Mizzi is the whipping boy of the Labour delegates who voted him out. They told the press that stories about him kept turning up and closure was needed. But stories about Muscat keep turning up, too. And he remained in parliament, hale and hailed by Labour, until he retired.

Indeed, Mizzi is Muscat’s own whipping boy. Protected by the disgraced prime minister while he was in office, Mizzi now finds himself thrown under the bus by the same Muscat. When The Shift revealed the Montenegro scandal, Muscat was quick to say his only part in the project was ceremonial.

Which left Mizzi, the overseeing minister, as the prime mover; and Fenech, who made a killing on the deal, as the prime Hoover.

That further link to Fenech is widely taken to damn Mizzi further. But when Muscat and Edward Zammit Lewis, the justice minister, are reasonably suspected to have been the beneficiaries of yet another of Fenech’s gifts — a holiday in France — Labour is silent and does not act.

Let’s face it, Mizzi is also the Labour backbenchers’ whipping boy. They are strongly resisting the Standards Commissioner’s request that they list — not publicly, but merely to him — their spouses’ (or partners’) earnings and assets. Up until 2013, MPs were required to do so publicly.

Now, Labour MPs protest that’s an invasion of their privacy. Never mind that a disclosure of assets without listing the spouse’s is a travesty.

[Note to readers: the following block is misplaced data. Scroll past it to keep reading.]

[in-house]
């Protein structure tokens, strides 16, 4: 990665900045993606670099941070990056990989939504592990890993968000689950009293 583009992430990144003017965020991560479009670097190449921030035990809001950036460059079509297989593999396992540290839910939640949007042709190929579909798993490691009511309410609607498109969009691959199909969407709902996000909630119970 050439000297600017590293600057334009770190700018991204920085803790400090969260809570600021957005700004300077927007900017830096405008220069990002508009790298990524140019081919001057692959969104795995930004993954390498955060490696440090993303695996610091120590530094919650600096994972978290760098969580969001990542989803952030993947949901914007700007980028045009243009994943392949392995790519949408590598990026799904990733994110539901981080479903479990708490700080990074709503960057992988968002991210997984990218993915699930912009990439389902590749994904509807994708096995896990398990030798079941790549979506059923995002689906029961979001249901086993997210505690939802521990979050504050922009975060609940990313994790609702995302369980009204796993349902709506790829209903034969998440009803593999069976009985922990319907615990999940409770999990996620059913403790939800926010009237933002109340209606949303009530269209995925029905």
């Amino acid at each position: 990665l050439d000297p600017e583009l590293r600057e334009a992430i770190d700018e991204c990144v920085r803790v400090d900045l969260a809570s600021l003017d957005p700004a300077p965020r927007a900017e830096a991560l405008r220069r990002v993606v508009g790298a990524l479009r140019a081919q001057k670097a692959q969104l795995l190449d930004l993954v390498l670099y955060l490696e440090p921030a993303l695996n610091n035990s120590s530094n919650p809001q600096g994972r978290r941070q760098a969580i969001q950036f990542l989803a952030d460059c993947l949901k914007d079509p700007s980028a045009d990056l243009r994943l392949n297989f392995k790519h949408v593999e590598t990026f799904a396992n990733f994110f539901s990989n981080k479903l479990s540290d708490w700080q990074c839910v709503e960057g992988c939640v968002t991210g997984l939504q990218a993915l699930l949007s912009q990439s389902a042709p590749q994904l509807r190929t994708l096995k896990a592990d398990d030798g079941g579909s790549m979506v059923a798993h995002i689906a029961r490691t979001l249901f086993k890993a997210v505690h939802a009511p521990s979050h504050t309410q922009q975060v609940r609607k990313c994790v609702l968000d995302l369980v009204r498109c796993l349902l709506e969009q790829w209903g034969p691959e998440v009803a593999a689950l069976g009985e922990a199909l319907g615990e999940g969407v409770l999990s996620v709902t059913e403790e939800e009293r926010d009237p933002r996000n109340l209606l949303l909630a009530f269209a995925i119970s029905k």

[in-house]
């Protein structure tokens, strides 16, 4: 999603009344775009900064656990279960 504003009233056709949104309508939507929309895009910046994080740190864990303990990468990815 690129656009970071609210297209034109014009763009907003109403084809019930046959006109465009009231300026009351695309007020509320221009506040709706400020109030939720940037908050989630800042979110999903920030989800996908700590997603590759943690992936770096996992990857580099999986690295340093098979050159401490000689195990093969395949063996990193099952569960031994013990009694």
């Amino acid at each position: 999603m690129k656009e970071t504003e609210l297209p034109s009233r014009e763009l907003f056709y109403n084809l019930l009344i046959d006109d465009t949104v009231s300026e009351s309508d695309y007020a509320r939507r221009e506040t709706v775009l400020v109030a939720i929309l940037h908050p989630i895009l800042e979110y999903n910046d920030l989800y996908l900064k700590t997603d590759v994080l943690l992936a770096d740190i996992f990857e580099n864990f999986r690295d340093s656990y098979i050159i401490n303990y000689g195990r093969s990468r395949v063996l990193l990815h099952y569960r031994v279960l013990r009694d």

But Labour MPs can protest in the name of the liberal principle of privacy. After all, they cannot be blamed for trying to cover up Sai Mizzi’s earnings and assets.

So yes, Mizzi is Labour’s whipping boy. Historically, the whipping boy was handsomely paid for the lashes. I’ve absolutely not the slightest idea if that bit applies to him or not.

But surely Mizzi should be grateful. He’s being whipped instead of the king.

                           
                               
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Gee Mike
Gee Mike
1 month ago

Excellent, will the penny drop for our “dear” Mizzi? Unlikely!
With regards to Mizzi’s English misuse, the one most notable was his use of “family planning” as the reason why he opened up his Panama account.
Was he that witty meaning “haxi” or did he get it all wrong as he did with wiping boy, Elekrogas, Vitals and the rest?

Henry s Pace
Henry s Pace
1 month ago

‘ Labour MPs can protest in the name of the liberal principle of privacy. ‘Ministers’ /Assets
the government, led by Joseph Muscat working through parliament, removed the long-standing obligation of cabinet ministers to declare their wife’s assets to the House – an obligation that existed even where the spouses have separate estates

Henry s Pace
Henry s Pace
1 month ago

Sigmund Freud, in which a person is faced with a fact that is too uncomfortable to accept and rejects it instead, insisting that it is not true

Henry s Pace
Henry s Pace
1 month ago

 

I offered my opponents a deal:

“if they stop telling lies about me,

I will stop telling the truth about them”.

~Adlai Stevenson, campaign speech, 1952..